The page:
Norman Park is one of the inner suburbs of Brisbane. The Brisbane River and the suburbs of Hawthorne and Morningside border Norman Park towards north. Seven Hills is Norman Park’s adjacent suburb towards east, while westward, it’s East Brisbane. Towards south, Camp Hill is Norman Park’s next-door neighbor. Located just 4 kilometres east of the city’s central business district (CBD), Norman Park suburb is mostly residential. As such, it a hot real estate market destination for employees and professionals pursuing careers or employment in the CBD.

Public Transportation

Advantageous for local folks commuting to work, business, or leisure, three public transport modes serve Norman Park: bus, train and river ferry.  Three bus routes plying the Wynnum Road corridor in this suburb’s north provide public transport between the CBD and eastern Brisbane suburbs including Norman Park.

The corridor of Stanley Street East?Canara Street?Crown Street?Bennetts Road cutting through the centre of the suburb is serviced by an all-stops bus route between the CBD and Carindale Shopping Centre bus station. Two express bus routes alternating between the CBD Cannon Hill Shopping Centre bus station and eastern suburbs, with Norman Park stops, also serve this corridor.

An all-stops route also takes the Stanley Street East?Milsom Street?McIlwraith Avenue corridor in the suburb's south for commute between the Brisbane central business district and Cannon Hill Shopping Centre bus station.

The Cleveland railway line provides service to residents of Norman Park which has a centrally located station for this railway. This train line plies a 37.3-kilometre east-southeast route from Brisbane to Cleveland, a town off the southern shore of Moreton Bay.

The suburb’s residents can likewise avail of the cross-river Norman Park Ferry which has its terminal off Wynnum Road. It links to the New Farm Ferry Terminal across the Brisbane River, and from here, the CityCat linear ferry line extends the service between Northshore Hamilton and The University of Queensland via the Brisbane CBD.

Notably, these three public transport modes’ fare structure and service frequency are coordinated under the TransLink (South East Queensland). This arrangement makes the local public transport modes appealing to commuters, as this setup makes the transport operations more cost-effective and availing of their services comes out relatively less costly.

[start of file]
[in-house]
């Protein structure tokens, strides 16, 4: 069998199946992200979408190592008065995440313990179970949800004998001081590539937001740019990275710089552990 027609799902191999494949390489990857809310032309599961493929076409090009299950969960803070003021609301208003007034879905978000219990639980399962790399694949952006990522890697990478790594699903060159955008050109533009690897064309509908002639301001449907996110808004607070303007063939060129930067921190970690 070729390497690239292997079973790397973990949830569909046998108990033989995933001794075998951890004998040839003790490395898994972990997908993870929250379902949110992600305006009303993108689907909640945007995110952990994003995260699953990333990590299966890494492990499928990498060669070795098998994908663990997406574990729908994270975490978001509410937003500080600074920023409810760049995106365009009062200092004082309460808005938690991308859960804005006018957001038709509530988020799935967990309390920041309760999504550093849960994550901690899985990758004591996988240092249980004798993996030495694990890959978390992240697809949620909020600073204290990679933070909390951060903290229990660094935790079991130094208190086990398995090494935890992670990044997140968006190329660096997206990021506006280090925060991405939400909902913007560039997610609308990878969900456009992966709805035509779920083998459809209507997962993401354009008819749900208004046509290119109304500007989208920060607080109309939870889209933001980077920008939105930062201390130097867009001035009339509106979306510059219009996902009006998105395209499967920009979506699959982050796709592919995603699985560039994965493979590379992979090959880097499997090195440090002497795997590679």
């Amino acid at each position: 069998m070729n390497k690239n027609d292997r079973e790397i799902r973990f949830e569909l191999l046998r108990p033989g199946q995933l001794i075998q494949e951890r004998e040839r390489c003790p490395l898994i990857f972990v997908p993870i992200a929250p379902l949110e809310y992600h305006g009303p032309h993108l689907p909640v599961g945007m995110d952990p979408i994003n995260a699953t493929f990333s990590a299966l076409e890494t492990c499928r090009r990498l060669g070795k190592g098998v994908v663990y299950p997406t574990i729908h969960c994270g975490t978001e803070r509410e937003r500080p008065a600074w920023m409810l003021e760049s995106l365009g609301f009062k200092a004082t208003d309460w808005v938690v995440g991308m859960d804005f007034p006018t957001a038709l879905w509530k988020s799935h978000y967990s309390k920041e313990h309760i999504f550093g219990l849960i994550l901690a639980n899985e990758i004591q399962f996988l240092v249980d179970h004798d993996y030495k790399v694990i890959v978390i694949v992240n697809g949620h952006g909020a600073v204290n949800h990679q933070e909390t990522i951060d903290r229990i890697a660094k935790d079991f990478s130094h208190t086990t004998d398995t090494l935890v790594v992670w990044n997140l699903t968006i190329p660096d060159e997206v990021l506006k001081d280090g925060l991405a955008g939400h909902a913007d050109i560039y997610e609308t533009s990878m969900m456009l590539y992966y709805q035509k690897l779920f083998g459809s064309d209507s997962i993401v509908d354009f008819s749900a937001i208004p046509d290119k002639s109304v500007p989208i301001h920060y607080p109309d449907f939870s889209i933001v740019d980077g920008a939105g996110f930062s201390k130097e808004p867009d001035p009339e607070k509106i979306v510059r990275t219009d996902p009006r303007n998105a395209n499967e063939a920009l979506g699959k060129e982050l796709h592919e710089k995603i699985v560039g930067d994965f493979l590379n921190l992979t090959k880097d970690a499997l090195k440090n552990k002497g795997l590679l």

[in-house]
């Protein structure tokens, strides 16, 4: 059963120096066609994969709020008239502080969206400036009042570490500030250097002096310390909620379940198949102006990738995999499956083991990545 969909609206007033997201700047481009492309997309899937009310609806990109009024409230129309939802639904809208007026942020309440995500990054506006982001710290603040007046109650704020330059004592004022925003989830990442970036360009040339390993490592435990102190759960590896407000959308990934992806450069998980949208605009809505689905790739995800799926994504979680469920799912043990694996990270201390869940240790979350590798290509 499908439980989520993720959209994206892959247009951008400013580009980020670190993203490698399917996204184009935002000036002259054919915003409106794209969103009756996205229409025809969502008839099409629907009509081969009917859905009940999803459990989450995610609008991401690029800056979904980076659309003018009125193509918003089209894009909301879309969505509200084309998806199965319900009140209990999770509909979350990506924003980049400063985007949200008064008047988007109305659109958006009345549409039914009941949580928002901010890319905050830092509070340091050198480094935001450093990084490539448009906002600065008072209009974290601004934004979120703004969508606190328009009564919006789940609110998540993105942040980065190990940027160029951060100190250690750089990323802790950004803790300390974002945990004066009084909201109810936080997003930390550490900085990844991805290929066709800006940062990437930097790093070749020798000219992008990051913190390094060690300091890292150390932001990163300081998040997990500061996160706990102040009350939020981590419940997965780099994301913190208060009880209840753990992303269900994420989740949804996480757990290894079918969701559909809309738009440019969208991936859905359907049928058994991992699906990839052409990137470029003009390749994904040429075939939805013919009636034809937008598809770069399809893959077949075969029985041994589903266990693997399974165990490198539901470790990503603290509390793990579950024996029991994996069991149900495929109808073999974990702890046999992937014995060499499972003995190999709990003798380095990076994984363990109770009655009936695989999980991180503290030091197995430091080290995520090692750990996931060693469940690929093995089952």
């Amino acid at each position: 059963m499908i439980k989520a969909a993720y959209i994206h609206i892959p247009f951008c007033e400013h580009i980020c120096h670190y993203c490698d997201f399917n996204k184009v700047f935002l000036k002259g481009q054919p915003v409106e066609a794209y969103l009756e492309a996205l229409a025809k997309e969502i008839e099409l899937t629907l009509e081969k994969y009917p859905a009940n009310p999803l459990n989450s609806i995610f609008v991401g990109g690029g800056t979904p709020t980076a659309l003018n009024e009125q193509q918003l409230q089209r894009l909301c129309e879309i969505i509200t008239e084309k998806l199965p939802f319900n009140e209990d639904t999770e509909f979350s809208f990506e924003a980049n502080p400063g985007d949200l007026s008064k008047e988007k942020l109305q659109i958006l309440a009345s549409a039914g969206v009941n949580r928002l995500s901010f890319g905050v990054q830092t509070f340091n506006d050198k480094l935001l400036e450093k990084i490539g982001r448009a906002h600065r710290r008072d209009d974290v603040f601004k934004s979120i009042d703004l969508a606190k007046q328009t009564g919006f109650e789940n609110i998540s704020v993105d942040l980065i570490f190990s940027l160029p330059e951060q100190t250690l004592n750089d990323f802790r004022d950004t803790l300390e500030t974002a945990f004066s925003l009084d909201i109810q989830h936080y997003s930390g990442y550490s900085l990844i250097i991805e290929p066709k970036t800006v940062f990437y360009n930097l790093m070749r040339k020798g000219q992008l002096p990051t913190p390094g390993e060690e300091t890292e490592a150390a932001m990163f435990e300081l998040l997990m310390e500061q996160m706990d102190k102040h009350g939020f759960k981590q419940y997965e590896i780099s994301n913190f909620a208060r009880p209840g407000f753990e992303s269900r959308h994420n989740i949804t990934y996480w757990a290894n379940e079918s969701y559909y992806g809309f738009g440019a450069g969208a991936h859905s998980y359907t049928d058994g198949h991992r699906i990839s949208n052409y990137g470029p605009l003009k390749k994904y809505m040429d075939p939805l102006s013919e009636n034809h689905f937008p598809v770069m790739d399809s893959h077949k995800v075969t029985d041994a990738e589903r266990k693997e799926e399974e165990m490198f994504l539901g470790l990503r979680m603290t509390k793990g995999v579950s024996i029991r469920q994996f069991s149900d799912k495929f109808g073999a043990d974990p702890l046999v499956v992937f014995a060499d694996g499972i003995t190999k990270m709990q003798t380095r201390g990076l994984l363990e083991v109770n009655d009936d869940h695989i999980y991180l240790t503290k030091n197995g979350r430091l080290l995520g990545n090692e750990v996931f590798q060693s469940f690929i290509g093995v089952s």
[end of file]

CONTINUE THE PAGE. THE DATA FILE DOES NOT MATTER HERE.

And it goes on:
Biking is an option too for Norman Park residents in moving around Brisbane via several designated bike lanes on several road corridors. These include the bike paths set at Wynnum Road, and those at Canara Street?Crown Street?Macrossan Avenue, and at Bennetts Road.

With all these transport modes readily accessible, Norman Park is convenient to the commercial precincts of Brisbane and its suburbs. The nearest amongst these is just minutes’ away east at Junction Road where Morningside Plaza and Morningside Central are hosts respectively to the supermarkets Coles and Woolworths. This commercial area is also home to a medical center, chemists, a 24-hour gym, food and retail outlets, as well as banking facilities.

The delight of living in Norman Park is also woven around the sports fields and parklands in this suburb. Rugby fields are available at its C.P. Bottomley Park on Halifax Street which also features a cricket facility and walking path.

Besides local residents, visitors likewise frequent the large and spacious Norman Park Bowls Club on the eastern flanks of Norman Creek. This club has two lighted bowling greens, a bistro, barbecue area and a function room. Adjacent to its Norman Avenue site spreads Wilson Park which also offers a barbecue and picnic spot, a basketball half-court and playground. A dog off-leash park is also located on this stretch of Norman Avenue.

This suburb’s eponymous Norman Creek, one of the tributaries of the Brisbane River, is a factor too to the marketability of a house for sale or rent in Norman Park. Revegetation of the creek’s banks has notably been undertaken during the 1990s, thus making for a leafy backdrop for many creekside Norman Park residences. Even more significant, a multimillion-dollar city budget has been allocated to mitigate creek flooding as well as to improve and maintain the landscape along its course.        

Characteristic of a traditional inner city suburb, Norman Park is home to a heritage-listed state school. Built in 1900, this historical school located off Agnew Street extensively uses digital technology in teaching and learning, as well as emphasises health and physical education. Norman Park. The catchment zone for this suburb also include government schools such as Coorparo Secondary College, and private schools like Lourdes Hill College.

A cross section of the residential styles for sale or for rent could be found at Norman Park’s major corridor Wynum Road. This stretch and its arterial streets offer a mix of traditional cottages, Queenslanders and townhouses. The prime choices in this area are the riverfront mansions which afford dramatic views of Brisbane River and the city’s skyline. Check with one of our agents to discover more market opportunities in Norman Park, as this suburb certainly has so much to offer whether it’s a home for sale or for rent.

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